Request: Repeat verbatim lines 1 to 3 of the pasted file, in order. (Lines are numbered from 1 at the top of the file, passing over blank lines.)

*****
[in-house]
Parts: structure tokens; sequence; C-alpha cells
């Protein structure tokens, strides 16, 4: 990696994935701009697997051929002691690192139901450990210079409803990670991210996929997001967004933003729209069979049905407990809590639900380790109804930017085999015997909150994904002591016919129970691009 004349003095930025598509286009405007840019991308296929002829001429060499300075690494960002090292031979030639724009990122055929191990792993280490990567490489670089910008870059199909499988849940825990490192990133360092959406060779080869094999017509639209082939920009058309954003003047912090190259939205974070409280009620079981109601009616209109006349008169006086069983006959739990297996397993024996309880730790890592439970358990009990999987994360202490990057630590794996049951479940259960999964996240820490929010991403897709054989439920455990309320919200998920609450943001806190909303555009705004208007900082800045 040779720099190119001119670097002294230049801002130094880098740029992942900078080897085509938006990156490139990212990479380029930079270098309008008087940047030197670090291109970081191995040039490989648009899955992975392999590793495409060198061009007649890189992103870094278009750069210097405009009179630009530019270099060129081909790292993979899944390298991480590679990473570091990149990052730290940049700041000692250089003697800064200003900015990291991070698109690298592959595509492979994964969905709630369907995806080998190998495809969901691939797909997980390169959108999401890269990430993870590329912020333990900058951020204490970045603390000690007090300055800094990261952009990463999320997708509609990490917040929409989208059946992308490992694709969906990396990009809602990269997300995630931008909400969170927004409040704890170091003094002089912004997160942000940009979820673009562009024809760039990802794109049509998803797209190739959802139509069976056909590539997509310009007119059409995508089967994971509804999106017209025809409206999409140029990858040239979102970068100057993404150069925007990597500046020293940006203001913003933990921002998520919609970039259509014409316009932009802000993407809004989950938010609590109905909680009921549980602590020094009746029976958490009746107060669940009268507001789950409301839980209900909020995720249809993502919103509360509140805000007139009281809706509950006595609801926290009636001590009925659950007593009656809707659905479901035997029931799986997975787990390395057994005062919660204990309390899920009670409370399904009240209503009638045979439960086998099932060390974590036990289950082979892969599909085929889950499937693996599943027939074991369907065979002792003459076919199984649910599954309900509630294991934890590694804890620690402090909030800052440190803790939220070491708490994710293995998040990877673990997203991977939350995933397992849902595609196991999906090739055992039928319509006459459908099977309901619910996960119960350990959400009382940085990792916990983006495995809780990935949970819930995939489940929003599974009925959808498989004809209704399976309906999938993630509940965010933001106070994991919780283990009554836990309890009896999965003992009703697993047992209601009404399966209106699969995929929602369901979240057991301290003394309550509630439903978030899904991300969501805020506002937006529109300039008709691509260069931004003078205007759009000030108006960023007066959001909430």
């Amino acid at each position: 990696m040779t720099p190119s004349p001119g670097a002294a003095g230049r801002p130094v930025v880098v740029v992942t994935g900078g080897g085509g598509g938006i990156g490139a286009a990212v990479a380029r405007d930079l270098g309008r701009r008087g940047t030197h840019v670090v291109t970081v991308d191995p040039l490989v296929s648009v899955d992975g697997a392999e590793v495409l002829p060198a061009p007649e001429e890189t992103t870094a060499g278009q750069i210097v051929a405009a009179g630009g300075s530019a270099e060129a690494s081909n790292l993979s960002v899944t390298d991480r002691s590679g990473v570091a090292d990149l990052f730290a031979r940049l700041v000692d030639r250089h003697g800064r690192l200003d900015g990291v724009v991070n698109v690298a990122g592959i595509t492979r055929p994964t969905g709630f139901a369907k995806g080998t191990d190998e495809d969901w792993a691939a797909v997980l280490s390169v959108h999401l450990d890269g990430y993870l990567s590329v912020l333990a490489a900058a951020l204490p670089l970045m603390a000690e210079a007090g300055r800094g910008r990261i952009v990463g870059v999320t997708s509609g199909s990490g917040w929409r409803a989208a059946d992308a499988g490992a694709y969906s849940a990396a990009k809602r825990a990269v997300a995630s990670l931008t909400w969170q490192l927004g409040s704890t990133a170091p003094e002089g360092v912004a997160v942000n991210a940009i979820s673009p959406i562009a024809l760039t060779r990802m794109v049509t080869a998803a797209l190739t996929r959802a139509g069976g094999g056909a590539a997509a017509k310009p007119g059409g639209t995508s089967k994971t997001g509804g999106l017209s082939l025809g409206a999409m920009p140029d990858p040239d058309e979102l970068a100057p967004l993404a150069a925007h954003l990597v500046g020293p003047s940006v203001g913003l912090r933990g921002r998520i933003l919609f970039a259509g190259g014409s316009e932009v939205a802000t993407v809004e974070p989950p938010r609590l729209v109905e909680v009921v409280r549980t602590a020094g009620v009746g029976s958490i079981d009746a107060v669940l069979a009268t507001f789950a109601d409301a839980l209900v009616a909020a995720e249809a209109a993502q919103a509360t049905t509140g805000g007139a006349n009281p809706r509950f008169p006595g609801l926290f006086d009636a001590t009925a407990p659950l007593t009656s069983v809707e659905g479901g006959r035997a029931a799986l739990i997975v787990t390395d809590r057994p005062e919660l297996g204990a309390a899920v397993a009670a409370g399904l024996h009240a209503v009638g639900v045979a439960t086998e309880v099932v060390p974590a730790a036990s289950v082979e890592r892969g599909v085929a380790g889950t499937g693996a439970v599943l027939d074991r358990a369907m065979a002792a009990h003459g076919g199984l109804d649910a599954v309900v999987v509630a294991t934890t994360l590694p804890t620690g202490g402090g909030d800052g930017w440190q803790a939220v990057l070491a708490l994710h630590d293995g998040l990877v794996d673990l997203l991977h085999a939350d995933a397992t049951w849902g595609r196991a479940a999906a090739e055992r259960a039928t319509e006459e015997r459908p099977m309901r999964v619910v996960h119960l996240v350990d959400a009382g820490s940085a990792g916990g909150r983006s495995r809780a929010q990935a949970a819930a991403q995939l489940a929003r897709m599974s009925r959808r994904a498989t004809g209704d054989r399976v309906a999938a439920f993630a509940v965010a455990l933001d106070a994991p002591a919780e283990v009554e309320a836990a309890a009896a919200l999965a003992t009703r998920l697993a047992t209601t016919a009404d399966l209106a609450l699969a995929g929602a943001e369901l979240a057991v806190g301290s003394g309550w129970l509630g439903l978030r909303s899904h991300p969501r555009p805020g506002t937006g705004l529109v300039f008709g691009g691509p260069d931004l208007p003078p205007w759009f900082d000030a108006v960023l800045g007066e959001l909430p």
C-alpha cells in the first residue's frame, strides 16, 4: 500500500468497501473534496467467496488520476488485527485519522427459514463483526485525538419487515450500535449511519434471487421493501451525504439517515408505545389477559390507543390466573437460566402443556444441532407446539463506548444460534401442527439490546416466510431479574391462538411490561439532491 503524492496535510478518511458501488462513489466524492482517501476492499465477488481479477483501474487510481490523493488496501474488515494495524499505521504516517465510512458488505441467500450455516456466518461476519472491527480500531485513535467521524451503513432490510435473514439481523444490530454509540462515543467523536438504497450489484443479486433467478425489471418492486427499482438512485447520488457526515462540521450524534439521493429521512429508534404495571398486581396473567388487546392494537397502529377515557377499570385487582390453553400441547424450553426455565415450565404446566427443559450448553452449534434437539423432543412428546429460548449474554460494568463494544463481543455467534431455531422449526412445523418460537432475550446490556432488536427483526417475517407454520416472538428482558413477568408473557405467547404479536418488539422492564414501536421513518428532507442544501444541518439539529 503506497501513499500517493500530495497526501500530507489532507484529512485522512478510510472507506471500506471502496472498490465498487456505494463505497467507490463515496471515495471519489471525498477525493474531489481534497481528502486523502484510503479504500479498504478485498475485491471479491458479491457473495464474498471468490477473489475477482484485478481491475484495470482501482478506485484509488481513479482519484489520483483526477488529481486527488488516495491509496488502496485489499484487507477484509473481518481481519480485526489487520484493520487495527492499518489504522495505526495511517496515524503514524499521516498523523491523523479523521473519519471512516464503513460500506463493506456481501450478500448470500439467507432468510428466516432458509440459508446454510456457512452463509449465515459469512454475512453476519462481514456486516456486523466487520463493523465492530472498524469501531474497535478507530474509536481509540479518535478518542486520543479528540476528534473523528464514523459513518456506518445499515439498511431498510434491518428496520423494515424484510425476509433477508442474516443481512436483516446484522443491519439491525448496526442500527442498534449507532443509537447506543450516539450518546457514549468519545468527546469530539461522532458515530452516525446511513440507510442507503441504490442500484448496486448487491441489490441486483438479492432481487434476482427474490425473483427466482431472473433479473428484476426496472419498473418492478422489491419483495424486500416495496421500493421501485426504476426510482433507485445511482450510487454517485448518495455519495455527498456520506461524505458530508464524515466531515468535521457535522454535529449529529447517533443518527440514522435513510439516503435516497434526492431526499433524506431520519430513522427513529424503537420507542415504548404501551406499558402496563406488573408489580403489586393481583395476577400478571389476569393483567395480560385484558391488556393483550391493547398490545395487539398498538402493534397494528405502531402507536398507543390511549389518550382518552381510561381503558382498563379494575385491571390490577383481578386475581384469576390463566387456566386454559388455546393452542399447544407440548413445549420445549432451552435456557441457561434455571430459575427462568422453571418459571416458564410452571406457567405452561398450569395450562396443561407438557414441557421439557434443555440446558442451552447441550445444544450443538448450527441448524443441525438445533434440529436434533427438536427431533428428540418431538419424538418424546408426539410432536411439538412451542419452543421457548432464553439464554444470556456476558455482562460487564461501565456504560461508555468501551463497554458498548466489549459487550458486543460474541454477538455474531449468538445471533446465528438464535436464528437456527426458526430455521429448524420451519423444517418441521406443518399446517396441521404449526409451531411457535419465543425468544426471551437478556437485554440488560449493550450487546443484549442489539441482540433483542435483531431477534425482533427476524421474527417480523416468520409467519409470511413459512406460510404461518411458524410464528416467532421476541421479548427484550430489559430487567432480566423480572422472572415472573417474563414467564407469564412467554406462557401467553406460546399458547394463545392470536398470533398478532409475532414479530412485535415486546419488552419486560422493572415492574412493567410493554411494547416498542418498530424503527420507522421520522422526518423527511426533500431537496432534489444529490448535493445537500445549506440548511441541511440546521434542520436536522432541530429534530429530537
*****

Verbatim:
[in-house]
Parts: structure tokens; sequence; C-alpha cells
């Protein structure tokens, strides 16, 4: 990696994935701009697997051929002691690192139901450990210079409803990670991210996929997001967004933003729209069979049905407990809590639900380790109804930017085999015997909150994904002591016919129970691009 004349003095930025598509286009405007840019991308296929002829001429060499300075690494960002090292031979030639724009990122055929191990792993280490990567490489670089910008870059199909499988849940825990490192990133360092959406060779080869094999017509639209082939920009058309954003003047912090190259939205974070409280009620079981109601009616209109006349008169006086069983006959739990297996397993024996309880730790890592439970358990009990999987994360202490990057630590794996049951479940259960999964996240820490929010991403897709054989439920455990309320919200998920609450943001806190909303555009705004208007900082800045 040779720099190119001119670097002294230049801002130094880098740029992942900078080897085509938006990156490139990212990479380029930079270098309008008087940047030197670090291109970081191995040039490989648009899955992975392999590793495409060198061009007649890189992103870094278009750069210097405009009179630009530019270099060129081909790292993979899944390298991480590679990473570091990149990052730290940049700041000692250089003697800064200003900015990291991070698109690298592959595509492979994964969905709630369907995806080998190998495809969901691939797909997980390169959108999401890269990430993870590329912020333990900058951020204490970045603390000690007090300055800094990261952009990463999320997708509609990490917040929409989208059946992308490992694709969906990396990009809602990269997300995630931008909400969170927004409040704890170091003094002089912004997160942000940009979820673009562009024809760039990802794109049509998803797209190739959802139509069976056909590539997509310009007119059409995508089967994971509804999106017209025809409206999409140029990858040239979102970068100057993404150069925007990597500046020293940006203001913003933990921002998520919609970039259509014409316009932009802000993407809004989950938010609590109905909680009921549980602590020094009746029976958490009746107060669940009268507001789950409301839980209900909020995720249809993502919103509360509140805000007139009281809706509950006595609801926290009636001590009925659950007593009656809707659905479901035997029931799986997975787990390395057994005062919660204990309390899920009670409370399904009240209503009638045979439960086998099932060390974590036990289950082979892969599909085929889950499937693996599943027939074991369907065979002792003459076919199984649910599954309900509630294991934890590694804890620690402090909030800052440190803790939220070491708490994710293995998040990877673990997203991977939350995933397992849902595609196991999906090739055992039928319509006459459908099977309901619910996960119960350990959400009382940085990792916990983006495995809780990935949970819930995939489940929003599974009925959808498989004809209704399976309906999938993630509940965010933001106070994991919780283990009554836990309890009896999965003992009703697993047992209601009404399966209106699969995929929602369901979240057991301290003394309550509630439903978030899904991300969501805020506002937006529109300039008709691509260069931004003078205007759009000030108006960023007066959001909430």